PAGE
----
Noise

 Guidance on 'annoyance noise'

'Annoyance' noise is below the exposure standard and is unlikely to pose a risk to hearing. 'Annoyance' noise may interfere with communication, annoy or distract people e.g. photocopiers or telephone conversations.

If the workplace needs to control 'annoyance noise' there several things that can be done:

  • isolate noisy equipment e.g. placing printers/photocopiers into a separate room
  • use sound absorbing material e.g. carpet, wall panels, acoustic-grade dividing screens
  • lower the volume on the telephone
  • encourage employees to conduct meetings away from work area

For further information contact the OHS Advisory Service on 1300 074 715.

Guidance on 'excessive' noise

Exposure to excessive noise over a long period of time will damage a person’s hearing.  The exposure standard states that noise “must not exceed an 8-hour noise level equivalent of 85 dB (A) or peak at more than 140 dB (C)”.

There are a number of activities and environments that may expose employees and students to excessive noise levels:

  • technology rooms through the use of power tools and other workshop equipment (e.g. band saws);
  • in music rooms through amplified musical equipment or within the working space of a large orchestra;
  • on occasions when maintenance work creates hazardous levels of noise.

The Workplace Manager should consult with employees and Health and Safety Representatives to identify any work practice, plant / equipment or environments where noise levels may be excessive. If it is identified that noise levels may be excessive please contact the OHS Advisory Service on 1300 074 715 to conduct testing.

Table 1 below illustrates the length of time a person without hearing protection can be exposed before the standard is exceeded.

​Noise Level (dB(A))​Exposure Time
​85​8 hours
​88​4 hours
​91​2 hour
​941 hour
​9730 minutes
​100​15 minutes
​103​7.5 minutes
​106​3.8 minutes
​109​1.9 minutes
 

Table 1: Equivalent Noise Exposures LAeq,8h =85 dB(A)

Where noise levels exceed these limits the exposure must be reduced by implementing the hierarchy of controls:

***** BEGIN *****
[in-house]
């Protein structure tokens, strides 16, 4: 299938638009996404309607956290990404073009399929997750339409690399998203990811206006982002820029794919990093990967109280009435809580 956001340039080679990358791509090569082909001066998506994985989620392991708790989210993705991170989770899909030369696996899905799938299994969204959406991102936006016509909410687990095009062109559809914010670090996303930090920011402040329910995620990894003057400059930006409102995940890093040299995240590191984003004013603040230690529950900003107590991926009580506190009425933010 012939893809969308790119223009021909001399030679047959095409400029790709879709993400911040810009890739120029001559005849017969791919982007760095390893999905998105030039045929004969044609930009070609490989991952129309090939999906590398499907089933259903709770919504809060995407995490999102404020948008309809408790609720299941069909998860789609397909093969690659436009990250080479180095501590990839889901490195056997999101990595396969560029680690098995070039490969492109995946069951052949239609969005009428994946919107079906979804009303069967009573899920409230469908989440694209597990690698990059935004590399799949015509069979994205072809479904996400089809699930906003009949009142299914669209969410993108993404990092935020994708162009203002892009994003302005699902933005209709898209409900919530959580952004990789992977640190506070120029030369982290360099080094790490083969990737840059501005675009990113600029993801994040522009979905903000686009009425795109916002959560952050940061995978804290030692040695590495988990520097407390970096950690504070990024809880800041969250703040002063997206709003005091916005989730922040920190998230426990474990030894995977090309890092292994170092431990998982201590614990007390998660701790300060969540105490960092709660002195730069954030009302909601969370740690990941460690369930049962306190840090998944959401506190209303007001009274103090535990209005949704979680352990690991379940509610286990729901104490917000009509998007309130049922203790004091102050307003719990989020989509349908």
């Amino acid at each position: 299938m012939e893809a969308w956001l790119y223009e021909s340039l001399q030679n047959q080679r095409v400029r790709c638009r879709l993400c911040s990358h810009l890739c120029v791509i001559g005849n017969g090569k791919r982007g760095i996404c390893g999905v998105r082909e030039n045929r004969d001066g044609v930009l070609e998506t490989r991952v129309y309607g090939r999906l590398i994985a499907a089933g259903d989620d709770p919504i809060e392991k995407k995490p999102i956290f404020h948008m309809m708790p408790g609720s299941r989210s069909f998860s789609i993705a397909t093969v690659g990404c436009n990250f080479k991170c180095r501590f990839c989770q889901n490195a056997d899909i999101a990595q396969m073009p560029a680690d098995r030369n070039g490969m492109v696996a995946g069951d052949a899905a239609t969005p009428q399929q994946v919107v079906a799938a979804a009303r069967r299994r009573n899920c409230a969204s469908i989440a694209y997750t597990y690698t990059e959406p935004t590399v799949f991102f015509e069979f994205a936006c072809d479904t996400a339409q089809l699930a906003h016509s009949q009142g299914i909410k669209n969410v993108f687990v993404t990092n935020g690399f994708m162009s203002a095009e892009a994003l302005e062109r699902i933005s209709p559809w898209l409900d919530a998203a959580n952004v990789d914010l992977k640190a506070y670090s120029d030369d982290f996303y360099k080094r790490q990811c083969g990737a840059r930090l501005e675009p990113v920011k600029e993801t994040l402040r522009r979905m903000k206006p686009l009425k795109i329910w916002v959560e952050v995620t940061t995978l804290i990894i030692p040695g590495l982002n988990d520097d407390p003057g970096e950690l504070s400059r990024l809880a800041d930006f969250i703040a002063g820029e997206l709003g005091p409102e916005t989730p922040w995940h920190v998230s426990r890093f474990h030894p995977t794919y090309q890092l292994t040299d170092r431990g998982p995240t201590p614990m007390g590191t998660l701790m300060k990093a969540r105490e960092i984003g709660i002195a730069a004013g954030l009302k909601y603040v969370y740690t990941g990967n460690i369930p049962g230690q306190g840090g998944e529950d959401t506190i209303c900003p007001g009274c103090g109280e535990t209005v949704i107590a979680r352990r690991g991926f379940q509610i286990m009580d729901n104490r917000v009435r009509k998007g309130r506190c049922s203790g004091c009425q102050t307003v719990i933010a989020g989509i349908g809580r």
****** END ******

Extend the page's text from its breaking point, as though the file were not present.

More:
1. eliminate the source of the noise (e.g. do not use item of plant
  2. substituting quieter plant or processes
  3. isolate the item of plant (e.g. using barriers, mufflers or enclosures)
  4. engineering (e.g. by coating metal parts in plastic to reduce noise on contact)
  5. limit time of exposure to the noise.

If an employee is still exposed to noise that exceeds the exposure standard after implementing the controls above, the Workplace Manager must provide hearing protectors to reduce the exposure to a level below the noise exposure standard.

When selecting hearing protectors, consideration should be given to:

  • the nature of the noise in the workplace
  • noise levels in the workplace
  • the duration of exposure to noise
  • systems of work at the workplace

Different classes of hearing protectors offer different levels of sound attenuation as described in Table 2 below.  The SLC80dB rating indicates the degree of sound level attenuation provided by each class of hearing protector.

 

​Measured exposure L Aeq,8h =85 dB

(A)

​Class of Hearing Protector​Sound Level Conversion
Less than 90110 to 13
​90 to less than 95​2​14 to 17
​95 to less than 100​3​18 to 21
​100 to less than 105​4​22 to 25
​105 to less than 100​5​26 to 36

 Table 2: Recommended Class of Hearing Protector

Hearing protector signs and labels

Where hearing protection is required as a control measure, the Workplace Manager must clearly identify by signs, labelling of plant or safe work procedures, when and where the hearing protectors are to be worn.

Audiometric Testing

Where hearing protection is required as a control measure, the Workplace Manager must provide audiometric testing for those employees within 3 months after the employee commences work in relation to which the hearing protection is required and every 2 years thereafter.

Audiological Examination

Where the results of two consecutive audiometric tests of an employee indicate a reduction in hearing levels  equal to or greater than 15dB at 3000 Hz, 4000 Hz or 6000 Hz, the Workplace Manager must provide for the employee to undergo an audiological examination as soon as is reasonably practicable.

The Workplace Manager must request from the Audiologist conducting the examination a report that contains the results of the examination and states whether or not the employee has suffered hearing loss that is likely to be due to exposure to noise.

Audiometric Testing and Audiological Examination Reports

The Workplace Manager must retain the test results and examination report for relevant employees indefinitely.

Reimbursement Process

The Department's workplaces are able to seek reimbursement for audiometric testing:

  1. Schools are required to pay for the audiometric testing of their eligible employees
  2. Schools may then seek reimbursement by sending a copy of the paid invoice and a tax invoice made out to:
                                                        Administration Officer
                                          Employee, Safety and Wellbeing Branch
                                            Department of Education & Training
                                              GPO Box 4367, Melbourne 3001
  3. Scan and send both invoices via e-mail to employeehealth@edumail.vic.gov.au

Legislation, guidance and Codes of Practice

Occupational Health and Safety Act 2004

Occupational Health and Safety Regulations 2017

Contact us

 OHS Advisory Service on ph. 1300 074 715 or email: safety@edumail.vic.gov.au

Further information

 Please contact WorkSafe Victoria.